Could Mars' "ice cauldrons" signal early life on the Red Planet?
Researchers at the University of Texas at Austin may have put us one step closer to discovering life on Mars. Unusual depressions on the planet similar to "ice cauldrons" on Earth, scientists say, could contain key ingredients for microbial life.
In a new study published in Icarus, an international journal of solar system studies, the Texas researchers detail their discovery of the depressions, which were found on Mars' Hellas basin and Galaxias Fossae region. The scientists noticed the depressions have similar "crack-like" features to "ice cauldron" formations found in Iceland and Greenland, which are made by volcanic eruptions that take place under an ice sheet, as summarized in the statement. The combination of lava and ice in these depressions would be significant, because it may mean that an environment could be created with liquid water and chemical nutrients that are essential for life on Earth.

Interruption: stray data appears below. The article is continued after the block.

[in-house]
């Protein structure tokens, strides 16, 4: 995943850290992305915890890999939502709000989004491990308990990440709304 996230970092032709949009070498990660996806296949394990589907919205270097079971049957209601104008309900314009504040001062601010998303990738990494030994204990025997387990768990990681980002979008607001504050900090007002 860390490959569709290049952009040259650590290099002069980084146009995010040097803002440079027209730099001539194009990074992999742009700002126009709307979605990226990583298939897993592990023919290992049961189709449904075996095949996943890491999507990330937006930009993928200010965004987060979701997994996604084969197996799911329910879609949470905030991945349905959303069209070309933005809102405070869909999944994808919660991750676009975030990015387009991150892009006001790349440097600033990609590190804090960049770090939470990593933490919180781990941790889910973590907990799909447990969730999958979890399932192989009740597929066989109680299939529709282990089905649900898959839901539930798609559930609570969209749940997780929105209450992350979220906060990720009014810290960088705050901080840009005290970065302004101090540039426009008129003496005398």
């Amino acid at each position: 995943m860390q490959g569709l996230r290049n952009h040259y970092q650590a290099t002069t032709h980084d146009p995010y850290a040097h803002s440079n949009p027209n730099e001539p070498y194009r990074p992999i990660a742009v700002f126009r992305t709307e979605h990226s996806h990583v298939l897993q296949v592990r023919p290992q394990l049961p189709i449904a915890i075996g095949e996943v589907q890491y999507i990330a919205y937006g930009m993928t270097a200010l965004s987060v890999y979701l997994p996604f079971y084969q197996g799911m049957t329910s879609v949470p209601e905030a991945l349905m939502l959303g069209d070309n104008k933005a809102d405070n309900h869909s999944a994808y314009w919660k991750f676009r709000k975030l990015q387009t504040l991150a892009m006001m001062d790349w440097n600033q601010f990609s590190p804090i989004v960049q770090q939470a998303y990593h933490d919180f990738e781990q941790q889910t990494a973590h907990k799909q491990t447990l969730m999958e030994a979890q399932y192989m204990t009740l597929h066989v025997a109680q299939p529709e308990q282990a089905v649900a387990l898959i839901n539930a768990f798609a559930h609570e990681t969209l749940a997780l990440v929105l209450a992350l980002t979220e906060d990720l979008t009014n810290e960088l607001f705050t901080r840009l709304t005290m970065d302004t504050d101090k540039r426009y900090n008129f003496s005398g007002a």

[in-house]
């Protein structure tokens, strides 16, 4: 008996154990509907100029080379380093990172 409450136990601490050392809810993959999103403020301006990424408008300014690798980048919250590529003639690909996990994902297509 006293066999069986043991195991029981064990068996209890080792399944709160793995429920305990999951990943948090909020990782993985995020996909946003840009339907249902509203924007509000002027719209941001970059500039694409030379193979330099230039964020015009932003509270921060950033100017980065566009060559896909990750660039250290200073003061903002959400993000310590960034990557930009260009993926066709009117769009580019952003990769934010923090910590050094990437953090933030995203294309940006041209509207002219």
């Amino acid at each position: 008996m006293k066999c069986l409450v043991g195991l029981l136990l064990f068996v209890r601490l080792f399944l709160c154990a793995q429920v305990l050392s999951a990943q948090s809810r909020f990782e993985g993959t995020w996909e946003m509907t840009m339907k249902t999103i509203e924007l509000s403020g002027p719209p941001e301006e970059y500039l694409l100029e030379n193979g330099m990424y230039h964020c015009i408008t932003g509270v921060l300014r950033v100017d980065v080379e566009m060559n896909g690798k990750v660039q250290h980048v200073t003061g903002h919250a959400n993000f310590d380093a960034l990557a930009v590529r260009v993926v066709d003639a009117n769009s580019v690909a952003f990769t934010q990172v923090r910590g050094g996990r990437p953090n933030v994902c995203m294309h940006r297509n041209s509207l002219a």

"We were drawn to this site because it looked like it could host some of the key ingredients for habitability — water, heat and nutrients," lead author Joseph Levy, a research associate at the University's Institute of Geophysics, said in a statement. "These landforms caught our eye because they're weird looking. They're concentrically fractured so they look like a bulls-eye. That can be a very diagnostic pattern you see in Earth materials."
What these ice cauldrons contain and what their effect could be remains to be seen, of course, with the Texas researchers' discovery being just the first step in an exploration for signs of Martian life.
But for those looking to make a drastic move once President Trump gains control of the nuclear codes, this news could be an encouraging sign.